Browsing the blog archivesfor the day Monday, July 3rd, 2006.


Super Film Review

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entertainment and popular culture

Some of the blog guys are in disagreement over the new Superman film. Oliver Willis liked it and gave it 4/4 stars. Ezra Klein disagrees. I saw it yesterday and am voting with Oliver on this one. I was thoroughly entertained. It’s especially fun to watch on an IMAX screen; some scenes are in 3D. Way cool.

It can be argued that the film is more of a romantic fantasy and less of a comic-book action-adventure epic than some might like, although there are plenty of action sequences. Some reviewers argued that the colors were too muted — the cape was more dark mauve than red, for example — but I agree with Stephanie Zacharek’s review in Salon (and I don’t agree with Zacharek all that often) —

This is a beautifully made picture, a modern-day fable marked by a strong sense of continuity with the past, and not just the recent past: The art-deco-influenced production design, the lighting, and some of the camera work carry echoes of German Expressionism. The costumes (they’re by Louise Mingenbach) are ’40s movie-star garb filtered through a ’70s sensibility — a way of honoring the sartorial vibe of Christopher Reeve and Margot Kidder in the earlier movies, and also of tracing the Superman story to its just-pre-World War II roots. When Kate Bosworth, as Lois Lane, changes out of her Rosalind Russell tweed suit to attend the dinner at which she’ll be awarded a Pulitzer Prize (her winning essay bears the title, transparently redolent of heartbreak, “Why the World Doesn’t Need Superman”), her dress is a full-length ripple of dark silk worthy of Barbara Stanwyck circa “The Lady Eve.” Unlike so many contemporary Hollywood movies, which strut into our theaters as if they believe they’ve sprung fully formed from the head of Zeus (or maybe even just Scott Rudin), “Superman Returns” knows where it comes from.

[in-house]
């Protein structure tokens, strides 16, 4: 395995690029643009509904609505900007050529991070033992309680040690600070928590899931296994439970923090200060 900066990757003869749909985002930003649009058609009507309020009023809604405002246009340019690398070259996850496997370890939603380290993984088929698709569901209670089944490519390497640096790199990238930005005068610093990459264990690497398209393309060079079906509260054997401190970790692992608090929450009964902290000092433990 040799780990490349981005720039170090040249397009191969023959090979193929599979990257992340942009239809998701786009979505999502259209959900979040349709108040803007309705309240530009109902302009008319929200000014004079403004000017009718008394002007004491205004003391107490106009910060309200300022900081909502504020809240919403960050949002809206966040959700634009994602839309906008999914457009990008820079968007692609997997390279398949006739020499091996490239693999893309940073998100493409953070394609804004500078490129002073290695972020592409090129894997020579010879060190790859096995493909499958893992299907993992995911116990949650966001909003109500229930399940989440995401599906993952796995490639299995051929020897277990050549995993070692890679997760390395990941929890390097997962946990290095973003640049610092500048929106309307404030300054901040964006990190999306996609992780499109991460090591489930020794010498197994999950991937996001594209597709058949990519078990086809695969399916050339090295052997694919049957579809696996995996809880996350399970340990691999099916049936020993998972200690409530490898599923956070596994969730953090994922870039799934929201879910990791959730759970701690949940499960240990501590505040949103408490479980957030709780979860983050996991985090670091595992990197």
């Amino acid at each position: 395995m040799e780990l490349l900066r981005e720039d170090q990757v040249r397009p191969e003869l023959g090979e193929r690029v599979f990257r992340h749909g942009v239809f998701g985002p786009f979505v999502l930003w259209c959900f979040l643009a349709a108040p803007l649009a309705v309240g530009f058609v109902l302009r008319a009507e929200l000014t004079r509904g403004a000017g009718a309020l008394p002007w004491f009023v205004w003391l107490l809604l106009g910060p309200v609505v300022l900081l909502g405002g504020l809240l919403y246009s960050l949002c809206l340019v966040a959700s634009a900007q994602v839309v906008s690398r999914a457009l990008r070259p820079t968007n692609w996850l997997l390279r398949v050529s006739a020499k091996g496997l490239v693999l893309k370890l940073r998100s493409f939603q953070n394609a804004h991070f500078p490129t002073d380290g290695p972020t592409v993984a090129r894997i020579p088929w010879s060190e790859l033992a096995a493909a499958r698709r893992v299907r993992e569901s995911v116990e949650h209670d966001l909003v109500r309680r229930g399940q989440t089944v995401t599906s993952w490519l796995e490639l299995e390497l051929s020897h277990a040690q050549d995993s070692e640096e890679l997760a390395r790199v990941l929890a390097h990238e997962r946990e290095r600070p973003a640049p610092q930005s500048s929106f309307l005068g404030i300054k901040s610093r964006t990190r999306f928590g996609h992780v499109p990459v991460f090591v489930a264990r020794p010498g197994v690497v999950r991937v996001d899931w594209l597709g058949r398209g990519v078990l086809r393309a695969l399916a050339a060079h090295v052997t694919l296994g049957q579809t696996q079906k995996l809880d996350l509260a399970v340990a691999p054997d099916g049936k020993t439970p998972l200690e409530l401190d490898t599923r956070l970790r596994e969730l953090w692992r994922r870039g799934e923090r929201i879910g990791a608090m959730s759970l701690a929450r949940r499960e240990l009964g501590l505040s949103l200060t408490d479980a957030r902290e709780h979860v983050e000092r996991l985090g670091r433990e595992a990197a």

Maybe the film’s style is a girl and/or gay thing.

Kate Bosworth’s portrayal of Lois Lane was panned in some reviews, but as one of the few people on the planet who didn’t care for Margot Kidder in the earlier films — she mostly got on my nerves — I was OK with Bosworth. Poor Brandon Routh had the perilous job of following the beloved Christopher Reeve, but I think he managed as well as anyone could have. The best part of Reeve’s portrayal of Superman, IMO, was the way he could shift personas from Clark Kent to Superman while barely moving a muscle, and Routh didn’t quite capture that. On the other hand, Routh’s Superman persona was more emotionally vulnerable than Reeve’s, which hinted at a more complex personality under the surface. And Kevin Spacey’s Lex Luthor is a hoot.

Update: See also Detroit Free Press review, Newsweek review.

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Dear Media, Part II: The Vast Right-Wing Conspiracy

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conservatism, News Media

Several commenters to Dear Media, Part I pointed to corporate ownership of media as the cause of media corruption. Corporate ownership certainly is an important factor, but the situation is more complex than that. And worse.

Don Hazen provides a glimpse of the bigger problem we’re up against:

Consider that the conservative political movement, which now has a hammerlock on every aspect of federal government, has a media message machine fed by more than 80 large non-profit organizations – let’s call them the Big 80 – funded by a gaggle of right-wing family foundations and wealthy individuals to the tune of $400 million a year.